Washroom Cleaning During COVID

February 22, 2021

Washroom Cleaning During COVID

We are all stepping up our cleaning game to protect our friends, families, clients, and colleagues during the coronavirus pandemic.  When it comes to cleaning and disinfecting washrooms during COVID, we want to take special care to ensure surfaces and objects are thoroughly cleaned and disinfected because the COVID-19 virus may live on surfaces for hours or even days.  Frequently touched washroom surfaces including doorknobs, light switches, cabinet handles, faucet handles, toilet flush levers, and countertops are the most likely to be contaminated, but we also want to be mindful of other washroom surfaces including floors and toilets.  So, what do you need to know about washroom cleaning during COVID?  Read on.

Cleaning and Disinfecting

Cleaning and disinfecting are not the same.  Cleaners such as soap and detergent can reduce the number of germs on surfaces but do not always completely kill all germs.  Cleaning is certainly important for reducing the risk of spreading the virus that causes COVID-19, but disinfection is another step in the process.  Disinfectant products kill all germs on surfaces.  Health Canada approves a variety of disinfectants for hard surfaces that are known to kill the coronavirus; always look for a product with a drug identification number that is approved by Health Canada.  If you cannot find an approved disinfectant, you can also create your own solution by diluting bleach.

Chlorine bleach is a very strong disinfectant that will kill bacteria, fungus, and viruses, but it can also be harmful to your skin, eyes, and lungs – so you must take care to handle it safely.  Never mix bleach with other cleaning products and always dilute bleach before cleaning surfaces.  Health Canada recommends that you only dilute bleach as needed; in other words, do not mix up a large container of diluted bleach that is stored for future use as you want to reduce the risk that the diluted bleach is mistaken for another product and used accidentally for other purposes.  When diluting bleach for disinfecting frequently-touched surfaces, follow the label instructions.  Bleach that is 5% sodium hypochlorite can be diluted by pouring bleach into water (and never by pouring water into bleach) with concentrations as follows:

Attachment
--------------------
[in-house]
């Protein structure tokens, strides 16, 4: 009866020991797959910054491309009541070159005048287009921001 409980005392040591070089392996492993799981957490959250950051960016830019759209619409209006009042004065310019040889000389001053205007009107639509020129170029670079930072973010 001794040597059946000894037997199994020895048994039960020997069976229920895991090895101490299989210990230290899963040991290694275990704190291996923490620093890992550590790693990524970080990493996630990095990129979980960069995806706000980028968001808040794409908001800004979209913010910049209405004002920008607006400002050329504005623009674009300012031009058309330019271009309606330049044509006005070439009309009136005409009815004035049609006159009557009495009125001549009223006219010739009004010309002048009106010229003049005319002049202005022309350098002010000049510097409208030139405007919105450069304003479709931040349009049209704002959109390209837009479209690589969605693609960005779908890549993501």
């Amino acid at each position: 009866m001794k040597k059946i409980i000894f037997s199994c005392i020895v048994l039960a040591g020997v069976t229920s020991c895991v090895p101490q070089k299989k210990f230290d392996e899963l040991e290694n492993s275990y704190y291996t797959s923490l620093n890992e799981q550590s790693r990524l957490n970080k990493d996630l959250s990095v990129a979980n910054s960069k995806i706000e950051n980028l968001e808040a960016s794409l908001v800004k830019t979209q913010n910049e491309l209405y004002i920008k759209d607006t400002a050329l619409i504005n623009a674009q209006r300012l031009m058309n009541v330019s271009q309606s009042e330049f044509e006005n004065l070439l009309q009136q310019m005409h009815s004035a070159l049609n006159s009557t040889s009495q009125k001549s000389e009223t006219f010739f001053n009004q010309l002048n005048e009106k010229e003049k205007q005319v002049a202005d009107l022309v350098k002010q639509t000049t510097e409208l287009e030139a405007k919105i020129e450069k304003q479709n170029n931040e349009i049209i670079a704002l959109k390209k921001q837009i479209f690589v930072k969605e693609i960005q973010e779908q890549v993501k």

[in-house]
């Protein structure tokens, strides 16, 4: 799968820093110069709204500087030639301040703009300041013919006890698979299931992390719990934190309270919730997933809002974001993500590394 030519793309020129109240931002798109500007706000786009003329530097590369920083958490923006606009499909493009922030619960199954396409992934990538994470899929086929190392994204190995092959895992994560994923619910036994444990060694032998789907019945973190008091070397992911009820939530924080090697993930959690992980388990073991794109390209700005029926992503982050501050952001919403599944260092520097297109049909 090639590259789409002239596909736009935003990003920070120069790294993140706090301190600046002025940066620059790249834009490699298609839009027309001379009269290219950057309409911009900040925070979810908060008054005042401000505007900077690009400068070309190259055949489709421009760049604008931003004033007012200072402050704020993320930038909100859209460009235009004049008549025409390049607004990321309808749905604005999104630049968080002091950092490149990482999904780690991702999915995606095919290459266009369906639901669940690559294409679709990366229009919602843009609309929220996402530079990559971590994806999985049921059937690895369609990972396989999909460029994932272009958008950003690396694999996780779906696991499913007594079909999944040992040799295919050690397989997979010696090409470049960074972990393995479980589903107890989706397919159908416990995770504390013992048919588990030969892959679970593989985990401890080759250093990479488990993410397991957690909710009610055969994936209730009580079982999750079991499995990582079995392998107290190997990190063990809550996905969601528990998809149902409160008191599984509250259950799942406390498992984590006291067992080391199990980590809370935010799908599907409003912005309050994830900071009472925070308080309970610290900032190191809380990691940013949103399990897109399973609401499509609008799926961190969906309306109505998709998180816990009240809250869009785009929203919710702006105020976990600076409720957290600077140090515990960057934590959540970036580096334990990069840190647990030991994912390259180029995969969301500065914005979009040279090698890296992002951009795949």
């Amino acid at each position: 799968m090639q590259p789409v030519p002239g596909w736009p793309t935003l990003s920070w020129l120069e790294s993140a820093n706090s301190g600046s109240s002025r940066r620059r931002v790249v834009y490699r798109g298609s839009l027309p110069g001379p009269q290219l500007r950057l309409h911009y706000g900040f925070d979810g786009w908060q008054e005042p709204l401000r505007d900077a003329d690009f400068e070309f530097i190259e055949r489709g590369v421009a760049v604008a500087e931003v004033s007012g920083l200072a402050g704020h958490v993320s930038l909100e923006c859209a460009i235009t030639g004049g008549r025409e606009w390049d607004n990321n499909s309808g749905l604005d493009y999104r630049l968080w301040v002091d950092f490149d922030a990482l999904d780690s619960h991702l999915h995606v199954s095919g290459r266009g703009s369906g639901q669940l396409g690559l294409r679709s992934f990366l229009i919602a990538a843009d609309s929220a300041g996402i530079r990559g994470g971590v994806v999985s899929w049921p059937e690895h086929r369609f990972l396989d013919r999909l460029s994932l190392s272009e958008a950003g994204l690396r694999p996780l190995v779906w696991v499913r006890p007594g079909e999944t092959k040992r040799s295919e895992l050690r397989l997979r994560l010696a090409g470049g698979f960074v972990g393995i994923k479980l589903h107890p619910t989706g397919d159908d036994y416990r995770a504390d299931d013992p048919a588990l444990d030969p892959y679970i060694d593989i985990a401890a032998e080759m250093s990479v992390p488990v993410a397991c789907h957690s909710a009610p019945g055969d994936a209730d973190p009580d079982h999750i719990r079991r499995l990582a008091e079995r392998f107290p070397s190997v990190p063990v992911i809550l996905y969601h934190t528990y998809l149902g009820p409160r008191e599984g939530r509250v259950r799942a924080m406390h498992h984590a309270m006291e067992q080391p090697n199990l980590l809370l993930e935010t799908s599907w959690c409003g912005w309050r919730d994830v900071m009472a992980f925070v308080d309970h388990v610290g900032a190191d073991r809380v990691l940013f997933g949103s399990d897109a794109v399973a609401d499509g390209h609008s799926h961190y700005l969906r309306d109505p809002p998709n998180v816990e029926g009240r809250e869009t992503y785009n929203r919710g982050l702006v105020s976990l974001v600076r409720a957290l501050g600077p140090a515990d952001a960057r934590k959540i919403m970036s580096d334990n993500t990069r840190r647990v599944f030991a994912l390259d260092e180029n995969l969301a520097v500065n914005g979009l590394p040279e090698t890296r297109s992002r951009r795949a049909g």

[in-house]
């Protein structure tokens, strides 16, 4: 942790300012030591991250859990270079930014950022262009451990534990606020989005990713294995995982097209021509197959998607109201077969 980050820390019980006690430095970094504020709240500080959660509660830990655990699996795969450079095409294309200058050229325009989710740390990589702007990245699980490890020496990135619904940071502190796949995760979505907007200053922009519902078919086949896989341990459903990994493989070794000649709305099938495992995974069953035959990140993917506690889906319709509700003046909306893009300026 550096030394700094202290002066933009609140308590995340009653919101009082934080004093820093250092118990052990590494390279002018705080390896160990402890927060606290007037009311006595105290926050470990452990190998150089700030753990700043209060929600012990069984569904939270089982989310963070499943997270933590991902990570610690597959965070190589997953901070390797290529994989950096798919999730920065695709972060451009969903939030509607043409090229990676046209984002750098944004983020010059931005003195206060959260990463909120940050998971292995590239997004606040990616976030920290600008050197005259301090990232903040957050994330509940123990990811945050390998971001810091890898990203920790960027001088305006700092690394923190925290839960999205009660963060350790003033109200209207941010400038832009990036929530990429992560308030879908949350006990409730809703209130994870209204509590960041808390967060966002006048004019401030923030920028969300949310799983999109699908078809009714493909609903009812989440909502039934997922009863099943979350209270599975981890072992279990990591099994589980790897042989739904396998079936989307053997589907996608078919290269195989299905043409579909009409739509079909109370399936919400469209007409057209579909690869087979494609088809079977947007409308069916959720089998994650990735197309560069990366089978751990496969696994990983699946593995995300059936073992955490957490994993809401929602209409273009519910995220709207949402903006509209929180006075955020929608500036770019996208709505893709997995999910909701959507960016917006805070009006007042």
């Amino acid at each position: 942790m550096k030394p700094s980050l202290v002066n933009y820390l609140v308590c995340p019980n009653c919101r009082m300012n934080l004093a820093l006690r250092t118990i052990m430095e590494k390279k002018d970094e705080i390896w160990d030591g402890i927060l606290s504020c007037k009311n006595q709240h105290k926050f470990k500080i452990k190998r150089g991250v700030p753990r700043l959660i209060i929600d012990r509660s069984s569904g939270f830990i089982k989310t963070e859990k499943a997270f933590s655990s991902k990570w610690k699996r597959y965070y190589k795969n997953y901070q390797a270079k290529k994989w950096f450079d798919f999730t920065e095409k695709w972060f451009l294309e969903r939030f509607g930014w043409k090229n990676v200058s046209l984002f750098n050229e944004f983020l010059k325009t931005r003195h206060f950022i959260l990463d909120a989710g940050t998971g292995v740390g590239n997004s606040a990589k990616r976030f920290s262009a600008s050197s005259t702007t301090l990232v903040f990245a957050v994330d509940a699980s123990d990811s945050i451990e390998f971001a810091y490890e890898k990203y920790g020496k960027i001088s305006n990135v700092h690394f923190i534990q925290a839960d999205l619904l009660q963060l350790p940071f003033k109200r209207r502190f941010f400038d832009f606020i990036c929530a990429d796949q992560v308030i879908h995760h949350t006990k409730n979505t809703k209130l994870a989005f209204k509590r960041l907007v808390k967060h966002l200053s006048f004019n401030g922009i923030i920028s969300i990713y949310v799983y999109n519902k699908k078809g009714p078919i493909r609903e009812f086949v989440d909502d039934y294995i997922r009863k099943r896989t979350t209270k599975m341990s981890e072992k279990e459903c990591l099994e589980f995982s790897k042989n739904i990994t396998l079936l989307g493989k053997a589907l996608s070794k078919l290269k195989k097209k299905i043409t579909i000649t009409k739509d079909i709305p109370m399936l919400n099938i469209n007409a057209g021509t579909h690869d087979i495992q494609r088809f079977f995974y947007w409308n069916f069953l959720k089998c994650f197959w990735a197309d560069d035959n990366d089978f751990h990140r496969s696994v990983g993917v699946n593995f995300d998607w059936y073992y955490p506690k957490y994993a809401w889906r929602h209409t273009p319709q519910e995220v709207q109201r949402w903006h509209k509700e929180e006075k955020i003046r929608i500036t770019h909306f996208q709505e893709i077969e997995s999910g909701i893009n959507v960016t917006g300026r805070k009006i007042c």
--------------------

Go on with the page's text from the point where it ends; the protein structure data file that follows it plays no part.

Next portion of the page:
• Mix 1 teaspoon (5ml) of bleach with 1 cup (250 ml) water, or
  • 4 teaspoons (20 ml) of bleach with 4 cups (1 litre) of water.

Also, it cannot be stated too strongly (or too often) that bleach should never be mixed with other cleaning products or chemicals.  Additionally, bleach is not safe for cleaning skin.  It is always important to wear goggles and a mask when diluting bleach and to do so in a well-ventilated area.

Finally, you want to create a cleaning and disinfecting process that begins with cleaning surfaces before disinfecting.  After disinfecting, wash your hands with soap and water for at least 20 seconds or use an alcohol-based hand sanitizer that contains at least 60% alcohol.


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